Because of this difference in excretion, naproxen travels through the intestine in bile, giving the drug a chance to be re-absorbed and moved back to the liver. This process, called enterohepatic recirculation, allows naproxen to remain in the body for an extended period of time. The elimination half-life is roughly 74 hours.

One-time administration of naproxen to dogs causes damage and ulceration to the GI tract at 5 mg/kg, and it damages the kidneys at 20 mg/kg.

This means that per ten pounds of body weight, one-eighth of a standard 200 mg naproxen pill will damage the GI tract, and one-half of a pill will lead to kidney damage. In an average 40-pound dog, one naproxen is enough to severely injure the GI tract and nearly enough to cause organ damage. In a smaller 15-pound dog, this dose could quickly be life-threatening.

Dog's Weight Pills Taken Risk
10 lbs 1/8 Pill Gastrointestinal Damage
10 lbs 1/2 Pill Kidney Damage
15 lbs 1 Pill Life-Threatening
40 lbs 1 Pill Severe Gastrointestinal Damage + Organ Damage

Signs of naproxen poisoning in dogs include:

  • Vomiting
  • Diarrhea
  • Lack of appetite
  • Stomach pain
  • Vomiting blood
  • Black, tarry stools (indicative of blood in the feces)
  • Weakness
  • Pale gums
  • Anemia
  • Kidney damage and failure
  • Death

Can I Give My Dog Aspirin?

Bayer Aspirin Bottle

Aspirin (acetylsalicylic acid) is one of the oldest pain medications on the market. It was synthesized in 1853, and has undergone many different formulations. Though it is no longer commonly used as a pain medication, it remains medically significant due to its blood thinning properties. While some veterinarians might suggest the use of aspirin at home, prolonged use at a therapeutic level can lead to stomach ulceration. It should not be administered at home without consulting your veterinarian to determine the safety of aspirin with your pet’s health history.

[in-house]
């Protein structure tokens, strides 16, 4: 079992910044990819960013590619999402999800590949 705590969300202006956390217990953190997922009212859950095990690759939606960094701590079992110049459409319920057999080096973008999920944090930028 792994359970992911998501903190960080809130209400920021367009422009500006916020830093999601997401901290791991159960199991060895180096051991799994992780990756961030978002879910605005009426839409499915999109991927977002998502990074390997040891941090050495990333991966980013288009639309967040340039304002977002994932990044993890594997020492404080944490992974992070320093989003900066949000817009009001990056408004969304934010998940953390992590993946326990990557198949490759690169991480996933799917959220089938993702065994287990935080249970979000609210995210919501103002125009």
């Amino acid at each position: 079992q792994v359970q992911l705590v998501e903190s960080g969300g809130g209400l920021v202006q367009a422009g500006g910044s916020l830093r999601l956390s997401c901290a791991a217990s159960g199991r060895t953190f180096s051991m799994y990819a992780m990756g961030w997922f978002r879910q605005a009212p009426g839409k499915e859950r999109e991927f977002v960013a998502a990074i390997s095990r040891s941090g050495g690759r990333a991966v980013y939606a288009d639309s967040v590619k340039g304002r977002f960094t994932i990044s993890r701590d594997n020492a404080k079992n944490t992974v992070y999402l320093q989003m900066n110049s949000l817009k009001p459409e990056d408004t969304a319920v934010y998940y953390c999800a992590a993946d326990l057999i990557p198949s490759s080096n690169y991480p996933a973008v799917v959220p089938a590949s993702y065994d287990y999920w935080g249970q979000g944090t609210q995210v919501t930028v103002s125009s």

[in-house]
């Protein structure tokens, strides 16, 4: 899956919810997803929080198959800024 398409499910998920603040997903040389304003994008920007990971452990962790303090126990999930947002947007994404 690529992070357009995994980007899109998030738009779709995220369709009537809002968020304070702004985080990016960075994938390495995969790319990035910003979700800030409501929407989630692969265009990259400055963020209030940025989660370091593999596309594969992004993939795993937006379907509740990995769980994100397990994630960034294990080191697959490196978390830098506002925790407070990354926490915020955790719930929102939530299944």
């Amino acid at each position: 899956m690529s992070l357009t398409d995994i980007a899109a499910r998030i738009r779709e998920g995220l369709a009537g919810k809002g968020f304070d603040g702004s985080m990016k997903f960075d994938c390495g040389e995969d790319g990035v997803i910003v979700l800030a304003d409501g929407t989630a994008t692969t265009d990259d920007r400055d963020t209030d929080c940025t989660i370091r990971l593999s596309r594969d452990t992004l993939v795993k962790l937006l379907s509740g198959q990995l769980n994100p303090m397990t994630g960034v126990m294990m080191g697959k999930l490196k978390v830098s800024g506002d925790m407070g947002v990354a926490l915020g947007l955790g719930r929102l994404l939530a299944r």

Aspirin is less potent than the other two and has a slightly larger margin of safety.

Aspirin is fully absorbed into the bloodstream between thirty minutes and three hours of administration. Similar to ibuprofen, aspirin is broken down in the liver and is eliminated through the kidneys in the urine. The time it takes to be removed from the body varies based on the drug’s formulation and the amount given. It can exit as quickly as one hour and last as long as 44 hours.

There is a large market for pain meds for dogs, so while aspirin has been used in the past to treat symptoms of pain and discomfort, it is no longer commonplace. There are many brands of aspirin for dogs available online and in pet stores.

Prolonged administration of aspirin at a therapeutic dose can lead to gastrointestinal and mouth damage. Large single doses between 450-500 mg/kg can cause severe problems including kidney and CNS issues, though damage to the digestive tract is seen at lower doses.

For every 10 pounds of body weight, a dog would have to eat about six pills before reaching the amount where the most severe signs occur. So, an average-sized 40-pound dog would need to consume 24 pills in one sitting before there is a great concern for life-threatening issues. But, long-term damage can still happen at lower doses.

Signs of aspirin poisoning in dogs include:

  • Vomiting
  • Diarrhea
  • Stomach ulceration
  • Fever
  • Panting and heavy breathing
  • Coma
  • Seizures
  • Liver death
  • Kidney damage and failure

Why Are Pain Killers Dangerous For Dogs?

While dogs metabolize many drugs differently than humans, much of the problem stems from size. The dangerous dosage of NSAIDs in humans is often very similar to that of dogs. But over-the-counter medications are dosed with humans in mind.